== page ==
R/G Aggro – Your biggest worry is that they will have a strong draw backed up by Mogg War Marshal. As I mentioned earlier, the Marshal holds off your assault on many fronts, giving them time against your threats and cushions against your Smallpoxes. However, The Rack itself is very strong against them, since slow rolling spells is a bad plan against your discard, and since all of their threats need to come out of the hand to be a problem for you. In addition, you don’t have to worry about Tarmogoyfs or Greater Gargadon as much as you might suspect, because the full four Terrors give you cheap and fast ways to handle them. One thing that you do need to worry about is your life loss to Dark Confidant, and given that you really want to bring in Tombstalkers, the Confidants need to go. With four open slots, you’ll bring in your huge fliers and the third Damnation. As I said before, R/G’s plan involves emptying their hand so that their creatures and burn spells don’t get knocked out by your discard, and if you can drop a Damnation on them as they complete this plan, they’ll be running off the top of their deck.
U/R Storm – Due to the finals coverage, we know exactly how Kitayama sideboarded in this matchup. He took out all of his Terrors and Smallpoxes, and one Call of the Herd, for the last Damnation and all of his Extirpates, Putrefies, and Riftsweepers. This also tells us how the matchup is expected to play out. First of all, there is not much that you can do with Terror and Smallpox, so you’ll be hoping to draw as few of these small board control cards as possible. On the other hand, your only out to a huge Empty the Warrens is a Damnation, so you’ll be happy to see those. While your board control elements may not be the best, your hand disruption is potent, and you’ll be able to slow the opponent down to a crawl in many games, even some where they lead with Hatching Plans + Perilous Research. After boards, when you get to take out your duds, you can actively attack your opponent’s gameplan. Extirpate can target Empty the Warrens or Grapeshot after you’ve dealt with one of them, cutting out your opponent’s ways to win. Riftsweeper can stop a Bloom before it enters play, and Putrefy can kill it in their upkeep before it does any harm. You can even take out a Claws of Gix if you have to.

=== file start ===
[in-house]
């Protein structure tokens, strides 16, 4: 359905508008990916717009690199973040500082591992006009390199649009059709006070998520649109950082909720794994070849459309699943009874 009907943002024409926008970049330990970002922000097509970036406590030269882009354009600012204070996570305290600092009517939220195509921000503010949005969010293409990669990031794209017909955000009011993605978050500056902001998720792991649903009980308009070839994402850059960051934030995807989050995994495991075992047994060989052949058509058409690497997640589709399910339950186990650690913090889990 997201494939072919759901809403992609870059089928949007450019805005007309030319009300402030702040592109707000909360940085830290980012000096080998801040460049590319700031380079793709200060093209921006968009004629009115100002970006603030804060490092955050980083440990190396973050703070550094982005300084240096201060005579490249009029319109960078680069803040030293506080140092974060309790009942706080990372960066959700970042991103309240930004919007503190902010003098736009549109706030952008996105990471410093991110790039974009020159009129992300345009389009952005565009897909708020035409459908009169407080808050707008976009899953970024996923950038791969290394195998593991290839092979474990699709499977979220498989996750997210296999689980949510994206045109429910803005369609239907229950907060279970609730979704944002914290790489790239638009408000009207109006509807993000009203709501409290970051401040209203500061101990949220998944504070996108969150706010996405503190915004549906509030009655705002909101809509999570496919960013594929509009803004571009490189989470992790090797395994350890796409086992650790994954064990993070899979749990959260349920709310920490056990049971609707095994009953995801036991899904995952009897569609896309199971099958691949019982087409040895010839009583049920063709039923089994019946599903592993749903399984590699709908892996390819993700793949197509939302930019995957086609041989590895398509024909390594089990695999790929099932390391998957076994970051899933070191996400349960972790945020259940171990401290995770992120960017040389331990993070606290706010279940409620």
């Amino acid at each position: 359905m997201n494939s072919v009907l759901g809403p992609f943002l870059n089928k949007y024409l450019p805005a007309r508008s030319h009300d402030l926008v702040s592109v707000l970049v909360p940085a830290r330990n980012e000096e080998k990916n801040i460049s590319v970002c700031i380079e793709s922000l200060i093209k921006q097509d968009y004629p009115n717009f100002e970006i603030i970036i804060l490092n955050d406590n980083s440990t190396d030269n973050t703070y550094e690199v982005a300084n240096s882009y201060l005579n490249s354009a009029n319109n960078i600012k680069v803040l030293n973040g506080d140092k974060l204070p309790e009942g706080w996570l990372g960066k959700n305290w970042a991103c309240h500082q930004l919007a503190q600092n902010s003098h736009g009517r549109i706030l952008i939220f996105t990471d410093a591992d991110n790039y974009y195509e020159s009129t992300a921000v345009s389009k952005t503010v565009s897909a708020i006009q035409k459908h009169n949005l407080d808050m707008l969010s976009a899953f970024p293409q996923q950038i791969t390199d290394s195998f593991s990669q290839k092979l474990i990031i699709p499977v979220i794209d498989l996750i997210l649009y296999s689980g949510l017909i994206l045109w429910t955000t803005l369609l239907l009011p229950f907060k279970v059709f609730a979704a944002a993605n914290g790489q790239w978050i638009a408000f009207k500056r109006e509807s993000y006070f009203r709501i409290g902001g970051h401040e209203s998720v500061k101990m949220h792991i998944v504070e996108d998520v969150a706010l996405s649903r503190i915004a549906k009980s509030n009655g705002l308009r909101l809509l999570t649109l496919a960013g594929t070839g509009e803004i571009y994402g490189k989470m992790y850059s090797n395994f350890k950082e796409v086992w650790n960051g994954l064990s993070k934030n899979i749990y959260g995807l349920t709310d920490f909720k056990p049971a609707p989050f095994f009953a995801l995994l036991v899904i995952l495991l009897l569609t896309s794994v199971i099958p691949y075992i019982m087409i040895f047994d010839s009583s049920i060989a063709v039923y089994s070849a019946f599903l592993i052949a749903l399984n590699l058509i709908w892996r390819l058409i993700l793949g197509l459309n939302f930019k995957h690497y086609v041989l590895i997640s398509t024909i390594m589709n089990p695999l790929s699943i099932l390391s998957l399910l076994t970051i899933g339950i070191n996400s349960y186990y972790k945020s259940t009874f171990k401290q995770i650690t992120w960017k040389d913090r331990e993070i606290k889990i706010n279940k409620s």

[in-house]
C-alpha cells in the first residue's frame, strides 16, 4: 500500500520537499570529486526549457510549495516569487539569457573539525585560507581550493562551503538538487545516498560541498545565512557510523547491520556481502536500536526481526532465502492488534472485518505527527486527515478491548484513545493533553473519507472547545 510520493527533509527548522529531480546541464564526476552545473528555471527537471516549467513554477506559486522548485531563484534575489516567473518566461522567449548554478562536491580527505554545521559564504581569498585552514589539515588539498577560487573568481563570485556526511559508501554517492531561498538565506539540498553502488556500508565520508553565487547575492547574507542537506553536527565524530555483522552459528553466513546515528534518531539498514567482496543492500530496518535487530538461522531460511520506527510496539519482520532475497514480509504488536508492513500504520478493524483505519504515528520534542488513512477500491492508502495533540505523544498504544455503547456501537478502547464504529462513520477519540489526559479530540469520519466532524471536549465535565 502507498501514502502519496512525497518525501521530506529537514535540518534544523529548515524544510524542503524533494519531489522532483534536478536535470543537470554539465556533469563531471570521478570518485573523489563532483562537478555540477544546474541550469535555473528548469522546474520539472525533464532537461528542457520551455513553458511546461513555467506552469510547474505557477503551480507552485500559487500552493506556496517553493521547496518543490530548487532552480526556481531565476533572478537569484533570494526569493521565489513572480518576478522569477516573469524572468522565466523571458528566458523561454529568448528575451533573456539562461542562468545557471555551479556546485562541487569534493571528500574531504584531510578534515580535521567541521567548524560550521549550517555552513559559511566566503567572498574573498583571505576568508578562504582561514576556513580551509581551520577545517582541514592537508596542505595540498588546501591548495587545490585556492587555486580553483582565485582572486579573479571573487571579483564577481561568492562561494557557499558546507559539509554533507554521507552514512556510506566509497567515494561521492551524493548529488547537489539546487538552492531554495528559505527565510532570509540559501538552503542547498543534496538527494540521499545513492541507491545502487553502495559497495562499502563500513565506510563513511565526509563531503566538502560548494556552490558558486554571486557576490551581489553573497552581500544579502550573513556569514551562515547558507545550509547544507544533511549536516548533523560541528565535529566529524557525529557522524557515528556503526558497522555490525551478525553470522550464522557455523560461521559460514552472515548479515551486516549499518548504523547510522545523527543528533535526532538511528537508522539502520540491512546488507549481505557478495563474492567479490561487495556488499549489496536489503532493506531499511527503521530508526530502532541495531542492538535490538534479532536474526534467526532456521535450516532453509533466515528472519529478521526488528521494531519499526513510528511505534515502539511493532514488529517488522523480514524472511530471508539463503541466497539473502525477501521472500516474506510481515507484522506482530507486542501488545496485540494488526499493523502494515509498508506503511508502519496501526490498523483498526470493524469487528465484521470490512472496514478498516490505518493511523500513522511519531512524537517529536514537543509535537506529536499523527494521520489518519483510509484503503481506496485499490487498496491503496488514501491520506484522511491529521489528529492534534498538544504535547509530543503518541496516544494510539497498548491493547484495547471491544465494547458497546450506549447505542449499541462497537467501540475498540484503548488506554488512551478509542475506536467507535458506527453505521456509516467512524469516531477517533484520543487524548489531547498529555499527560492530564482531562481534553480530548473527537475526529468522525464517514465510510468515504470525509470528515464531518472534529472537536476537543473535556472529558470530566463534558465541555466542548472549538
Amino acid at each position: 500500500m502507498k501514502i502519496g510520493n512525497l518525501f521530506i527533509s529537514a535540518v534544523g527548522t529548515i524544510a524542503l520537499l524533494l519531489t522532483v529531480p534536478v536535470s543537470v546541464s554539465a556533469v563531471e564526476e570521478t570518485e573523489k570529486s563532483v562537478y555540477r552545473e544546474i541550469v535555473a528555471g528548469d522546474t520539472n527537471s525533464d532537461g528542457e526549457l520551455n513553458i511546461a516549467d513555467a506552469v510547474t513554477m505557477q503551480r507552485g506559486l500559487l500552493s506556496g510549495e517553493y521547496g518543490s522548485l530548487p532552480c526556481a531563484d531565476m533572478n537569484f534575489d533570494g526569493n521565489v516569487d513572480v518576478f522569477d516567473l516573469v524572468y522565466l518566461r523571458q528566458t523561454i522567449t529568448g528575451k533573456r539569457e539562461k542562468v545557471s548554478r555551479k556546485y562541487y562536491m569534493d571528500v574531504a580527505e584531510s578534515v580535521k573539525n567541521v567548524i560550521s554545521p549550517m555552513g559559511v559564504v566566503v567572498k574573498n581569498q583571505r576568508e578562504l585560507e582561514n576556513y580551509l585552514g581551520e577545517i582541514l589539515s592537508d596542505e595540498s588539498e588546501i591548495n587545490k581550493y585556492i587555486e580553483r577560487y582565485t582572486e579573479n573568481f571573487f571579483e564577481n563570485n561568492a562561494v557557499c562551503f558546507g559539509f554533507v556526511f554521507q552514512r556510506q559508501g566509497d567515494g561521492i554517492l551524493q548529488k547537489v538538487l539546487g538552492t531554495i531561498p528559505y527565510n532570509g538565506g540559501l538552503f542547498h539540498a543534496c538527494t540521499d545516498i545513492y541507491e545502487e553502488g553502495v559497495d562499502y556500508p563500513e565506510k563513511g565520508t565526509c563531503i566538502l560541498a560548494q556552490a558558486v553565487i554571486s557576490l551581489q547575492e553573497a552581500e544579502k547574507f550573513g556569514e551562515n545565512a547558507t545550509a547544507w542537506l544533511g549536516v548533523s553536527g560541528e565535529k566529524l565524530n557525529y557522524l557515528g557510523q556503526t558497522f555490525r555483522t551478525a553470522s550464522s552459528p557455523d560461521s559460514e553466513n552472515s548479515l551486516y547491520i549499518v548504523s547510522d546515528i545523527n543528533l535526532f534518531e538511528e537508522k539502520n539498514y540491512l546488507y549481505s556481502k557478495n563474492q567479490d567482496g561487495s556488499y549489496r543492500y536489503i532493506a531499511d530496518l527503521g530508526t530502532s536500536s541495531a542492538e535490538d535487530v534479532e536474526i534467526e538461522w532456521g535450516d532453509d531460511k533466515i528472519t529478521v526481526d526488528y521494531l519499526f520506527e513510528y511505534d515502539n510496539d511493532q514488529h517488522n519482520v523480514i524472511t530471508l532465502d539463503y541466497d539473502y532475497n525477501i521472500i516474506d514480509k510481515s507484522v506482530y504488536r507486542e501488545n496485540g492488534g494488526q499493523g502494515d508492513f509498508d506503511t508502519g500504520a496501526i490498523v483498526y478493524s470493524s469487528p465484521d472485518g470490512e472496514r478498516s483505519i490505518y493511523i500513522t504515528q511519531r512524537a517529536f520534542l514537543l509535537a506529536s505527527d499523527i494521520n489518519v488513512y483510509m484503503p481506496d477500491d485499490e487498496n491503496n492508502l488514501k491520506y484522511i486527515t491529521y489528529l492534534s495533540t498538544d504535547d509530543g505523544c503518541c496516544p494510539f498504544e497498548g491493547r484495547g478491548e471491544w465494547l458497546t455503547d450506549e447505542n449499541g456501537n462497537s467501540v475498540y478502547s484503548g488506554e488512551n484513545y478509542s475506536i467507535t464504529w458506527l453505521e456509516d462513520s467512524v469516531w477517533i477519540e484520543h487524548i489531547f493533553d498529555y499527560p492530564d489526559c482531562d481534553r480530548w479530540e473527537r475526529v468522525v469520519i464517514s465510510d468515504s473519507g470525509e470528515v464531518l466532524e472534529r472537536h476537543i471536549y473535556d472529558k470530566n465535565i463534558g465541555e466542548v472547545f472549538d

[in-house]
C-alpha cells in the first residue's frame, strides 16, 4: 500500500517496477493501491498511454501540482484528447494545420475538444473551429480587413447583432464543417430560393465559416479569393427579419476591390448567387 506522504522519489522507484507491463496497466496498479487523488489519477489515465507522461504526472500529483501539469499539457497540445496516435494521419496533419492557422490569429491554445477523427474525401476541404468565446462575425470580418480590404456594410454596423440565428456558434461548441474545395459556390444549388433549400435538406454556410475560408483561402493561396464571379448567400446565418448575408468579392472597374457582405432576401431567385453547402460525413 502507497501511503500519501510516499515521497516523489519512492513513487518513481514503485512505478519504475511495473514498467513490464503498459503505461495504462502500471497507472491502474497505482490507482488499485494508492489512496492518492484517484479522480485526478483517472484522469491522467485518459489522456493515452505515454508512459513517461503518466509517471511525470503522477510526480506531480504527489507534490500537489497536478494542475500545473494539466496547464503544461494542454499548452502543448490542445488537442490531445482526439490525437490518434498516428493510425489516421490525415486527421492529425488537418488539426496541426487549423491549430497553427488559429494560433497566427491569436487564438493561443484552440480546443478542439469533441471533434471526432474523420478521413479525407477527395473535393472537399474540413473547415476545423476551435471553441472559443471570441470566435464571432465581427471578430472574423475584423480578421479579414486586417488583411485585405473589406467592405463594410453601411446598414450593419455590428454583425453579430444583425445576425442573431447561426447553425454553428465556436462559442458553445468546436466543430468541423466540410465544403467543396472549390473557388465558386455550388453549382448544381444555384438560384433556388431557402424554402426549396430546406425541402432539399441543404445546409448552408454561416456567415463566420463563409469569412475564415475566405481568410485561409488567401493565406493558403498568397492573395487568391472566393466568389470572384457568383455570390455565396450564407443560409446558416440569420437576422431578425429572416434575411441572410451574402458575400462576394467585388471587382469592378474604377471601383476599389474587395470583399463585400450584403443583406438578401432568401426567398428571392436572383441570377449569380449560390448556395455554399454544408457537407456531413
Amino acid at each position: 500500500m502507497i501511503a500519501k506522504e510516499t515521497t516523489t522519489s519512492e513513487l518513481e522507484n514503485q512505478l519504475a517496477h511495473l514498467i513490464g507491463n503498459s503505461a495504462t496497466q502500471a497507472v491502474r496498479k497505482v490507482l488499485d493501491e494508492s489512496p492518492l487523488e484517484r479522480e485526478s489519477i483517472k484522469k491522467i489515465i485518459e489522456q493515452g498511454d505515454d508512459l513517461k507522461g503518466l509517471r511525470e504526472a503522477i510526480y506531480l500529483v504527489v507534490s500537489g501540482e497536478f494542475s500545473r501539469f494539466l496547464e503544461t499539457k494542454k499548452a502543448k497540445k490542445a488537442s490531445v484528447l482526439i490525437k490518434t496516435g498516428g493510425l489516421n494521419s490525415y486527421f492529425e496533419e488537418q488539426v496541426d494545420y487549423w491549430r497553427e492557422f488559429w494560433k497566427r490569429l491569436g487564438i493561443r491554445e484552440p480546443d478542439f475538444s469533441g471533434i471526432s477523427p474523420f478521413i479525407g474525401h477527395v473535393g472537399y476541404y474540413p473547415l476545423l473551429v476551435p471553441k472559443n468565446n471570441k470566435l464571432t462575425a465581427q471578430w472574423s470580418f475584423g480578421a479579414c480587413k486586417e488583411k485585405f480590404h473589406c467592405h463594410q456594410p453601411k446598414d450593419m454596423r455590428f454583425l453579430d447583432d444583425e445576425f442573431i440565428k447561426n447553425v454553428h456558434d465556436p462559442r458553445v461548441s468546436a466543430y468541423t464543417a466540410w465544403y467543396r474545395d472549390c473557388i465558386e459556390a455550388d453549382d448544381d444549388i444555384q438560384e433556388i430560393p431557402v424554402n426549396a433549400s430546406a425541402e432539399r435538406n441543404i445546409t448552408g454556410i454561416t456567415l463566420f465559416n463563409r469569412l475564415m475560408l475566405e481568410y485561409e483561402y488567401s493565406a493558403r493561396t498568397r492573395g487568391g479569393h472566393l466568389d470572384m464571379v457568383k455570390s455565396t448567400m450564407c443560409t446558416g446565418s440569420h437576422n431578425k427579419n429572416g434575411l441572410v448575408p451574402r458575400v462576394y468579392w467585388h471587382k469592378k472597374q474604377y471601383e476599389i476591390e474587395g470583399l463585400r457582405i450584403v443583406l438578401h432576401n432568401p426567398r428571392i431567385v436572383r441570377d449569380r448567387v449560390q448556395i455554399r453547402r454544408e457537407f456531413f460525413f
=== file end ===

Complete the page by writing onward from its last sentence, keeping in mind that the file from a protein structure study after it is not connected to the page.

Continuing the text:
U/B Control – Dark Confidant is your ace in the hole, as it usually is against control decks. Meanwhile your hand disruption can go to town and pave the way for your various large animals to sneak over for twenty fast points. The problems that the deck poses for you are Skeletal Vampire and potential Aeon Chroniclers, as well as a general resilience to The Rack itself. When the problem men don’t show up, it’s not too hard to just execute your plan and kill your opponent. When you go to the sideboard, you should cut the Terrors, since Teferi isn’t too scary and they don’t do anything about the Vampire. You should also shave a couple of The Racks, since they won’t be your main avenue towards victory. You bring in Putrefies, which can handle the Vampire, and you bring in Extirpates to handle their Teachings and other problem instants such as Spell Snare or Rune Snag. You may also want to run the swap on Damnation to Riftsweeper; one is a decent answer to Skeletal Vampire and one is a decent answer to Aeon Chronicler, so it all depends on which you fear more.
As soon as the Nationals weekend ended, the Rack deck was all over Magic Online. An OTJ Qualifier held Monday night had about 30% of the field playing the deck, and the Top 8 had three representatives. According to Chris Ripple, the deck is only good when you can “ninja it into events,” but it certainly appears to be here to stay.
As always, if you have any questions, feel free to contact me in the forums, via email, or on AIM.
ben at mundy dot net
SlickPeebles on AIM